Is the public at large knowledgeable of and concerned about Gerrymandering? A quick scan of polling in the past year would indicate there is both broad understanding and broad concern about what it is doing to our country, and that something should be done.
Last November, Harris Interactive, after noting that only 4% of Americans give a positive assessment of Congress (an historic low) goes on to state:
[O]ver seven in ten Americans believe (71% – 48% strongly so) that those who stand to benefit from redrawing congressional districts should not have a say in how they are redrawn. And while Americans are regaled on a regular basis with tales of partisan divisions, U.S. adults are united in this perspective, showing comparable views when compared by both political affiliation (74% Republicans, 73% Democrats, 71% independents) and underlying political philosophy (69% Conservative, 71% Moderate, 73% Liberal).
When asked if redistricting should be handled by a non-partisan commission, voters tend to respond very favorably. In The Voter Update, a blog that tracks events in the North Carolina legislature, a poll taken last year indicated that 69% of voters in North Carolina expressed concern about the influence of partisan politics in drawing both statewide and US Congressional district boundaries, and 70% (consistently across party lines) favored turning over redistricting to non-partisan staff. An iSideWith online poll, though admittedly unscientific, shows Californians expressing a similar sentiment by almost 9:1. The Harris poll cites 50% of respondents prefer redistricting by non-partisan commission.
It might seem that “non-partisan commission” is the voters’ preference, but this tends to be the only alternative method presented in polls! Look at the results of the Harris survey on this question:
So, given a choice between between politicians of some kind doing redistricting and an “independent commission”, respondents plumped for the independent commission by more than 2:1. But what if they had been presented with even a single “Hands-Off” alternative to a commission rather than a total of four politician-focused alternatives?
I suspect voters will respond to Hands-Off Redistricting when they understand how practical it can be, and when they are presented it fairly as an option. As evidence, read carefully the comments in the iSideWith poll. By my count, over half are expressing concern that independent commissions can never be truly impartial, and more than 25% of the comments are asking for a Hands-Off alternative that they are not being given! Read these comments yourself:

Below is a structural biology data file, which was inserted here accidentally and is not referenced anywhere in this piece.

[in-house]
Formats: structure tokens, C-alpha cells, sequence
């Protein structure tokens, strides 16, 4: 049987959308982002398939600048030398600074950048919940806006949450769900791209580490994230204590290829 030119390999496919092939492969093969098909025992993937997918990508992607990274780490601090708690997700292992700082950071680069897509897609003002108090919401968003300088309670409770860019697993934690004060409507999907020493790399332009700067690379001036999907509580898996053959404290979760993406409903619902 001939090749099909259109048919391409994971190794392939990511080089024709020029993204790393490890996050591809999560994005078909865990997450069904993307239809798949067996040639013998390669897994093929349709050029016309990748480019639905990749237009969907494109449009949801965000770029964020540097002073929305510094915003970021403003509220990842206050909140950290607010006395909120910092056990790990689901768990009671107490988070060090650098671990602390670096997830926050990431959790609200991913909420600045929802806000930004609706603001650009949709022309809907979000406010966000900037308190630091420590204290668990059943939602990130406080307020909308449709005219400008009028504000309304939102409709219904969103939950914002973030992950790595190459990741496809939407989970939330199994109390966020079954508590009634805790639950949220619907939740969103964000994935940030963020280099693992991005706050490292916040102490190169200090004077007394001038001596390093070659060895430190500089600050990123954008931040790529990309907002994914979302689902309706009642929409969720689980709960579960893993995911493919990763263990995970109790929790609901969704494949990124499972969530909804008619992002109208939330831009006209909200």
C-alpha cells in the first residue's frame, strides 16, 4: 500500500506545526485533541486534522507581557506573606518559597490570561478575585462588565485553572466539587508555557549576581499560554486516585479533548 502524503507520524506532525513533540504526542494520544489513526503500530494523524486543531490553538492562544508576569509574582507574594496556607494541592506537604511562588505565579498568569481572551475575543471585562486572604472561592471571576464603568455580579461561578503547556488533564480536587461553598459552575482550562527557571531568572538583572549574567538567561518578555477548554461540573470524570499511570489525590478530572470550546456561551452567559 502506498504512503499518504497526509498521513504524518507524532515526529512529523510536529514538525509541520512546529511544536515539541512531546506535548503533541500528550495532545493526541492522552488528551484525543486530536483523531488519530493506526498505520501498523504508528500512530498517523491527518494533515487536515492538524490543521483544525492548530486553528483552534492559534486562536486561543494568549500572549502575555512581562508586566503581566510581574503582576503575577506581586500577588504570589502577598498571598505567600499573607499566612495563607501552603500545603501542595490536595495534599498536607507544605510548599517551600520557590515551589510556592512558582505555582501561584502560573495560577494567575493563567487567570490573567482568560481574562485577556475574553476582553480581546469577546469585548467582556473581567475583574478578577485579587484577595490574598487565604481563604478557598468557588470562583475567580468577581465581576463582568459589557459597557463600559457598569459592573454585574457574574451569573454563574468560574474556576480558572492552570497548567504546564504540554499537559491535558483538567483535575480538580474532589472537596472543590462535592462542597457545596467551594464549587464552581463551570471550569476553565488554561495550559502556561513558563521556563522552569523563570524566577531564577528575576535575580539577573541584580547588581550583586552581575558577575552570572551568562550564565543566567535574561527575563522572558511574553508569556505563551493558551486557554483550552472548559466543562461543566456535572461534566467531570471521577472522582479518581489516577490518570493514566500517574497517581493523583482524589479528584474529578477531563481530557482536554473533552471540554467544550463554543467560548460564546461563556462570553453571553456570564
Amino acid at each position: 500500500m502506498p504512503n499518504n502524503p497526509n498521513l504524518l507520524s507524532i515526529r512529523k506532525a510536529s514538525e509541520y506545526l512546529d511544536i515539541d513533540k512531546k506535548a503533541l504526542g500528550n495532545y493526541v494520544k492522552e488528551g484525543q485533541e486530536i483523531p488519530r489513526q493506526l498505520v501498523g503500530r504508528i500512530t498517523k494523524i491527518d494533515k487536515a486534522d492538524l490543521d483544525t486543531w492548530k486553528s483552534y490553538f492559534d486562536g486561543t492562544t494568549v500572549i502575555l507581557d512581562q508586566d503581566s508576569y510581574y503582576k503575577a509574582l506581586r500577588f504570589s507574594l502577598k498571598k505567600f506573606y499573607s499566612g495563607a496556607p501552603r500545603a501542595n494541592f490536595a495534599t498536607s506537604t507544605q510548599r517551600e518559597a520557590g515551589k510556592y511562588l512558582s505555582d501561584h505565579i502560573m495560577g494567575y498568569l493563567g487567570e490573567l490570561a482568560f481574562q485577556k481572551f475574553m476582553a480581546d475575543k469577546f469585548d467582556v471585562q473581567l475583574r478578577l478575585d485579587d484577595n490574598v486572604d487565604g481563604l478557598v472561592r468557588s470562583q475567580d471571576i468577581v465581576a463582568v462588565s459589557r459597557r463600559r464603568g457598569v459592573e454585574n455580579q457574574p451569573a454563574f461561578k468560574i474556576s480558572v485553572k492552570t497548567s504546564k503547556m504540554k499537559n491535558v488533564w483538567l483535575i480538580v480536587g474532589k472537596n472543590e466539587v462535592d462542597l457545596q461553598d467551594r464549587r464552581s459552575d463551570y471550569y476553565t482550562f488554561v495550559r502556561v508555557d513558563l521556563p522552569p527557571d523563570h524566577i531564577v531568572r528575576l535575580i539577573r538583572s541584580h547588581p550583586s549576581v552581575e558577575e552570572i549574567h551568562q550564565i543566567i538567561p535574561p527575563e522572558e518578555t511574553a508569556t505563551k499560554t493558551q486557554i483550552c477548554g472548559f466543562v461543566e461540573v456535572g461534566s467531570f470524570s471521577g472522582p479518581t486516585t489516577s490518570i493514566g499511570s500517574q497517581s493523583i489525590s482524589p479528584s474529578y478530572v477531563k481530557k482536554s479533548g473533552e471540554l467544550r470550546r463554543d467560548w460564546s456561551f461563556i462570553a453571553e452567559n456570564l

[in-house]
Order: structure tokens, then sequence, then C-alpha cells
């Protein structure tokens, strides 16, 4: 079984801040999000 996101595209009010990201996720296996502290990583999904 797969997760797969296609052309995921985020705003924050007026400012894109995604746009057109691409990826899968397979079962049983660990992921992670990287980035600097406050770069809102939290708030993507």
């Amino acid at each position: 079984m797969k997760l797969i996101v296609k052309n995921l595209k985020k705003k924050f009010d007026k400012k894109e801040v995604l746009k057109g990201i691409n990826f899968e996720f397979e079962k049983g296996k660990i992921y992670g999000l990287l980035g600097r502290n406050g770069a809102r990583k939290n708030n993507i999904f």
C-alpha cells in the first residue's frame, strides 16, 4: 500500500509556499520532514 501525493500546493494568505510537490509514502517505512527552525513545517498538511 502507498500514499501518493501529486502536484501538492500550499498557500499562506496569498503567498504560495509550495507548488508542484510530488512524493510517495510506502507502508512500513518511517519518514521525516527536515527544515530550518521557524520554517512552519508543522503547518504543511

“Who’s to call the commission non-partisan??? Honestly it will be another corrupt group making decisions to benefit another overpaid politician…Gerrymandering needs to be eliminated, at the same time we need to revisit our own constitution and do away with the bullshit parlor games; lets stop the self-implosion.” –a Republican in Poway, CA
“Irrelevant. Districts should be drawn equally according to proximity and population, not according to eco- and socionomics, by use of simple geometry; no need for a commission.” —a Green in Sacramento, CA
“No, use the shortest split-line method.” —a Green in Davis, CA
“Re-overhaul congressional districting entirely, and base it on something else. Gerrymandering of any kind is horrible.” —a Green in Emeryville, CA
“No, districts should be redrawn by geography with no modification from a grid pattern that combines relatively small (<20%) portions of the grid." —a Green in Windsor, CA
“Yes, but the notion of “non-partisan commissions” is ludicrous. What we need is a law that says the districts must be drawn to avoid insane “necks” and “legs” that stretch for miles into neighboring districts just so they can build and exclusively black or exclusively Hispanic, or exclusively anything, including party, district.” —a Republican in Monrovia, CA
“No, it should be determined by an impartial computer program that takes into account population, natural and man-made boundaries.” —a Republican in Fullerton, CA
“Redistricting should be done mathematically, providing the most COMPACT , equal population districts.” —a Republican in San Marino, CA
The work that needs to be done is to get out the word that Hands-Off Redistricting is an option, and to focus voters’ attention on that.